Ryan PowerPoint has mostly had the kind of scrutiny that conservatives voters give conservative candidates  – they hang on every word with the unquestioning idolatry which has become a hallmark of the conservative movement. Now someone asks a simple questions about facts that he has laid out in PowerPoint to Republican voters numerous times and suddenly he cannot give even a snapshot of his plan or Romneys’.

And nobody has ever asked him. Because Ryan’s role in the budget discourse was not to be questioned, but to question others. If he was asked to comment, it was to express his sadness over Obama’s alleged unwillingness to enact the bipartisan debt plans that Ryan in fact killed.

Ryan is still an extremely skilled bullshitter — vastly better at it than Romney. But he’s actually seeing, for the first time, questions that attempt to pry information out of him, rather than the batting practice lobs to which he’s accustomed. He’s going to emerge from the race with his legend punctured.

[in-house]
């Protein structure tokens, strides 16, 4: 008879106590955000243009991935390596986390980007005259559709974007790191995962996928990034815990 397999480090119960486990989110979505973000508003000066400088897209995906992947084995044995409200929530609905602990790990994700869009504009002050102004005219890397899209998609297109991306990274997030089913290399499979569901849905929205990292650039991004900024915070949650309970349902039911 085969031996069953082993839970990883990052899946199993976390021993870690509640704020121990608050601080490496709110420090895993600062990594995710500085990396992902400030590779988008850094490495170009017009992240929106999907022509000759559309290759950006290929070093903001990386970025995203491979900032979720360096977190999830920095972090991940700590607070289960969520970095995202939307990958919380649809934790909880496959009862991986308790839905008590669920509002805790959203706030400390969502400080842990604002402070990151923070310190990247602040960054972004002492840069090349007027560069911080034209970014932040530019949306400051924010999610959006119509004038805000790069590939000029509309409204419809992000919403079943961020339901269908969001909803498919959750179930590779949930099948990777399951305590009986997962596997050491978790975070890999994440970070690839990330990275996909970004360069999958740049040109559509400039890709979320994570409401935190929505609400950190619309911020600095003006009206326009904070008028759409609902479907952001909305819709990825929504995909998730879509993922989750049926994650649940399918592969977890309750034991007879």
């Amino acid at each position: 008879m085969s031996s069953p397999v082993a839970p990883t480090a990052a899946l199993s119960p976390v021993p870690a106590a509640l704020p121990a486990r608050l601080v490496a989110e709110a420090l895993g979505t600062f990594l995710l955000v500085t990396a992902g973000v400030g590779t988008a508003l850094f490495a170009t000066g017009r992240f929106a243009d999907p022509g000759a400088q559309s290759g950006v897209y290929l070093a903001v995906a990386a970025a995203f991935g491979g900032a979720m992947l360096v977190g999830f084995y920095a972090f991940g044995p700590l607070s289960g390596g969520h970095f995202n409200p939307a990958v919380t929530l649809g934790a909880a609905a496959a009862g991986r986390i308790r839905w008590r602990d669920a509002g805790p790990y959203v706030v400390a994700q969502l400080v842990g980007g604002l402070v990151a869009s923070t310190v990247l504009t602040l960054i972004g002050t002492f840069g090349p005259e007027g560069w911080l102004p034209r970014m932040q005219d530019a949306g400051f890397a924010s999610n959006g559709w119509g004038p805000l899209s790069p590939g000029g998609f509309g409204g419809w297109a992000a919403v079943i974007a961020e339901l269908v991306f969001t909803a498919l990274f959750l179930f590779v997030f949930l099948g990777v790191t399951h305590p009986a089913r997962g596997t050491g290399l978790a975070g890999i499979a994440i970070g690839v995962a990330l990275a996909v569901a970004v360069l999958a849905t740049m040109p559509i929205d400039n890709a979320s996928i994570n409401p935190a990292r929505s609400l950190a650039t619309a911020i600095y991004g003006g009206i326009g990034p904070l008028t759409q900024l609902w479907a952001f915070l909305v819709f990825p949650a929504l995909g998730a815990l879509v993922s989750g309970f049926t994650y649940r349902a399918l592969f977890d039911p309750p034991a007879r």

As much as Ryan is being exposed for the clown he is, it’s a pretty safe bet he’ll be back in 2016 as a viable presidential candidate.

Mitt Romney: Free Speech Is for Billionaires, Not School-Teachers

What does a plutocracy look like? How about a leveraged buy-out artist who used his family connections – and gamed the tax code – to amass a $378 million fortune , and whose campaign is almost entirely financed by deep-pocketed conservative sugar-daddies, saying that while money equals Constitutionally protected free speech for his own donors, there should be limits on political spending by teachers making $75,000 per year.